Enoughness is a theory of contemporary identity that states that identities are constructed out of a particular portion ("enough") of emblematic identity features.
What is Enoughness?
- a. Identity discourses and practices can be described as discursive orientations towards sets of features that are seen (or can be seen) as emblematic of particular identities. These features can be manifold and include artefacts, styles, forms of language, places, times, forms of art or aesthetics, ideas and so forth.
- b. To be more precise, we will invariably encounter specific arrangements or configurations of such potentially emblematic features. The featuresrarely occur as a random or flexible complex; when they appear they are presented (and oriented towards) as ‘essential’ combinations of features that reflect, bestow and emphasize ‘authenticity’.
- c. We will inevitably encounter different degrees of fluency in enregistering these discursive orientations. Consequently, identity practices will very often include stratified distinctions between ‘experts’ and ‘novices’, ‘teachers’ and ‘learners’, and ‘degrees’ of authenticity. In this respect, we will see an implicit benchmark being applied: ‘enoughness’. One has to ‘have’ enough of the emblematic features in order to be ratified as an authentic member of an identity category.
- d. Obviously, these processes involve conflict and contestation, especially revolving around ‘enoughness’ (s/he is not enough of X; or too much of X) as well as about the particular configurations of emblematic features (‘in order to be X, you need to have 1,2,3,4 and 5’ versus ‘you can’t be X without having 6, 7, 8, 9’). And given this essentially contested character, these processes are highly dynamic: configurations of features and criteria of enoughness can be adjusted, reinvented, amended.
The point about 'enoughness' was elaborated as follows:
The benchmark for being admitted into an identity category (as a ‘real’ or ‘authentic’ member) is ‘having enough’ of the features specified for them. This is slippery terrain, because ‘enough’ is manifestly a judgment, often a compromise, and rarely a black-andwhite and well-defined set of criteria (…). Competence, to return to what we said above, often revolves around the capacity to make adequate judgment calls on enoughness. Enoughness also explains some of the strange and apparently incoherent phenomena observed in contexts where authenticity is the core of the issue, as in minority cultural groups. We observe in such contexts that the use and display of ‘homeopathic’ doses of e.g. the heritage language can suffice as acts of authentic identity. Greetings and other concise communicative rituals, indigenous songs or dances can prevail over the absence of most of ‘indigenous’ culture as features that produce enough authenticity (…. In contexts of rapid sociocultural change (as e.g. in the case of migration) and the dispersal of contexts for identity work (as in the increased use of social media), we can expect enoughness to gain more and more importance as a critical tool for identity work. One needs to be ‘enough’ of a rapper, not ‘too much’; the same goes for an art lover, an intellectual, a football fan, an online game player and so forth.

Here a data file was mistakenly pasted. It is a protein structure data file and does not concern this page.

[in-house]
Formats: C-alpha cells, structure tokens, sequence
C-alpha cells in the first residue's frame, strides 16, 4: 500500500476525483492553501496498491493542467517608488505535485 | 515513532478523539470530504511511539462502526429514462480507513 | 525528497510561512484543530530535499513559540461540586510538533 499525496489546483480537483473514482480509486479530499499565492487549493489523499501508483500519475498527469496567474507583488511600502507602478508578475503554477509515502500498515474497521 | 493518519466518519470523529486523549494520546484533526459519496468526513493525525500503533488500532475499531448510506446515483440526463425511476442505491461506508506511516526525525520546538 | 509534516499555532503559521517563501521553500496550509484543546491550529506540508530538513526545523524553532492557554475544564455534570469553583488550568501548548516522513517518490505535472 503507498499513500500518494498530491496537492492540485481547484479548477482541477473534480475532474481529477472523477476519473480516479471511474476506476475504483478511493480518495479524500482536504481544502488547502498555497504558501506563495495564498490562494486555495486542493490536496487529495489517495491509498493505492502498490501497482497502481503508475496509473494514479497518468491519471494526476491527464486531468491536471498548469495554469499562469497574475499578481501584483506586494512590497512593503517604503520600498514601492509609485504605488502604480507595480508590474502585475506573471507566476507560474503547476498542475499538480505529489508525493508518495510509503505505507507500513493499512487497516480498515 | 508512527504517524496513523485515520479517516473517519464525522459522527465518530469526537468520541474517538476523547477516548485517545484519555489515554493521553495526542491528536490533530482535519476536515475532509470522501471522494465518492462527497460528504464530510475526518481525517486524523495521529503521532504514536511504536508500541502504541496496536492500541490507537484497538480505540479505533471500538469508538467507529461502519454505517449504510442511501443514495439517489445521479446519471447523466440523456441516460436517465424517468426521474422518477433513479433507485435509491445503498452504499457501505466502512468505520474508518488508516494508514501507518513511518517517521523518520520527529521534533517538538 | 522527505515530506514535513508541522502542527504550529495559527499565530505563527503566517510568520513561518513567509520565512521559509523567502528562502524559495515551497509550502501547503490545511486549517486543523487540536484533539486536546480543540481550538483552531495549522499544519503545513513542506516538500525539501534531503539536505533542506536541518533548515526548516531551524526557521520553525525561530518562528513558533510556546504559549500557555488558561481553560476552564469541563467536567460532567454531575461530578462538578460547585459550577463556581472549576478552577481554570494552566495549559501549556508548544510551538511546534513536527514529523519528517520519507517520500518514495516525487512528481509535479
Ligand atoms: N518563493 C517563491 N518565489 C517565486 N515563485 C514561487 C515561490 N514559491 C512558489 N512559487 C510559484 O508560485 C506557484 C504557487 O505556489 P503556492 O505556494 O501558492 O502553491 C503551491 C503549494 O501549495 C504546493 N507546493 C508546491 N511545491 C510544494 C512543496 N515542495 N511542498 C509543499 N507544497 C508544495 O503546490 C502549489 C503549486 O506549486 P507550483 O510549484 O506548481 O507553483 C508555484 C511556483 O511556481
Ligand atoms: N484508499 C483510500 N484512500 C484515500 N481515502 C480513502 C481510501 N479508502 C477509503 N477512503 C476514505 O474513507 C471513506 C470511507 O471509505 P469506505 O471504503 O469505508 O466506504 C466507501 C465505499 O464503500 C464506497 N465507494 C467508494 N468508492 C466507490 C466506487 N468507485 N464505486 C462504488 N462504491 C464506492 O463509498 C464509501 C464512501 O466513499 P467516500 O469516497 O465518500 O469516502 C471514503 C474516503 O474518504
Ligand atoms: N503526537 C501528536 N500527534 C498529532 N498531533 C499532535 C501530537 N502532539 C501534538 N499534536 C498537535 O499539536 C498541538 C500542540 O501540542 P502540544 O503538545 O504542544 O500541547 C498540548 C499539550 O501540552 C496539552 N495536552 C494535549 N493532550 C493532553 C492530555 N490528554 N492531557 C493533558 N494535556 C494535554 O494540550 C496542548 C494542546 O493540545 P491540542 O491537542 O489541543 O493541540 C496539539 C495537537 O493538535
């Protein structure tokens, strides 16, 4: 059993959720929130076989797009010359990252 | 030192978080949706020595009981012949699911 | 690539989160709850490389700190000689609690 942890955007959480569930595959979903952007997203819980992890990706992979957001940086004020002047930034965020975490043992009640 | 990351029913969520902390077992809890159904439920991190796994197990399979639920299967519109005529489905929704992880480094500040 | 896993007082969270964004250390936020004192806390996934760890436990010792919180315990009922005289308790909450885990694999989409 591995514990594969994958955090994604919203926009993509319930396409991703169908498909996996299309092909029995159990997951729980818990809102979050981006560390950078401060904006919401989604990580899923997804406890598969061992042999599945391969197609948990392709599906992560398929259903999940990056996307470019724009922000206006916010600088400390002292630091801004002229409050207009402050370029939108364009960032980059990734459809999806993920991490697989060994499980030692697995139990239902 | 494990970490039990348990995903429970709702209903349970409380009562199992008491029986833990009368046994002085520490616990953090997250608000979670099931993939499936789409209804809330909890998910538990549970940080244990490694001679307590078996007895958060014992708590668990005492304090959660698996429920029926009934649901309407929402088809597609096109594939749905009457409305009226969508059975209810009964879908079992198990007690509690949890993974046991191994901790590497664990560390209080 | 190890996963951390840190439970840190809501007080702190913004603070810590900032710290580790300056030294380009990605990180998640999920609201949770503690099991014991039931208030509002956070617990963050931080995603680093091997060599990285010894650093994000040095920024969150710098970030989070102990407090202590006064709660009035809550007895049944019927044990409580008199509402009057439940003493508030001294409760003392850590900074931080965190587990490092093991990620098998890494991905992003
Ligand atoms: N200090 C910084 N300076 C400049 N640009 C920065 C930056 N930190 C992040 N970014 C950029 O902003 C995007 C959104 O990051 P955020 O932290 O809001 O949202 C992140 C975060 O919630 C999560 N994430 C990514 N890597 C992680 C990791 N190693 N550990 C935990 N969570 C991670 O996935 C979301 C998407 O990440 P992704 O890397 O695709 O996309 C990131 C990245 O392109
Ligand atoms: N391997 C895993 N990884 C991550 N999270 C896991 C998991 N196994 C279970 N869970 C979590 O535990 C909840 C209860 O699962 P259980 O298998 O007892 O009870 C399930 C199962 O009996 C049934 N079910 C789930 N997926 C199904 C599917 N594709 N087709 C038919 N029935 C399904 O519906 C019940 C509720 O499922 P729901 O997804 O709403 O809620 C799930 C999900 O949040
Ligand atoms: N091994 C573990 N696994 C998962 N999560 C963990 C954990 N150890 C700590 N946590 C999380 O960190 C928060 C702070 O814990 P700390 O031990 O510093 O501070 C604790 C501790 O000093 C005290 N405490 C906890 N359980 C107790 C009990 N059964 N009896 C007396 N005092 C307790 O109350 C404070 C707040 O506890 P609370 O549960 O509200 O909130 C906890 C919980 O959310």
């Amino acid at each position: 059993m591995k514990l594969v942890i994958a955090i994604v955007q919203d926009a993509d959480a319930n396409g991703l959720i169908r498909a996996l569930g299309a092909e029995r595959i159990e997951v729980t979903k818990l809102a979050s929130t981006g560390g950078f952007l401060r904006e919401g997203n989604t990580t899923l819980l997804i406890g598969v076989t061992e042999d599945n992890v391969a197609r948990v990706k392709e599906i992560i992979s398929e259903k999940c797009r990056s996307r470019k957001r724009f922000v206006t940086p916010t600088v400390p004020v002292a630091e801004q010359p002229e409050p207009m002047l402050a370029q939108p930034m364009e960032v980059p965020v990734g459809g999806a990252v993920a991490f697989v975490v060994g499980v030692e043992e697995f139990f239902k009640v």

The general point to this is that, in actual fact, we build our identities and recognize those of others on the basis of the observed performance of a certain - flexible but not infinitely elastic - dose of emblematic features pointing towards a certain identity category. If one doesn't have enough of such recognizable features, one risks not being included in the identity category. If one has too many of them, one may be seen as "overdoing it" or being "over the top".
Enoughness, small identities and micro-populations
Note two things.
- Blommaert & Varis do not talk about "big" identity categories such as those of gender, race, ethnicity and so forth. They address "small" identities that enter into everyday identity work as add-ons to the "big" ones and can be associated with "micro-hegemonies" and with "micro-populations". Such small identities may seem insignificant, and are often dismissed in more traditional research. The point made by Blommaert & Varis, however, is that precisely such identity "accents" are the things that people feel very strongly about and spent a lot of energy on.
- The enoughness concept is part of an "empirical heuristics", i.e. it addresses identity not as an abstract concept but as a lived and practiced reality, interactionally organized between people.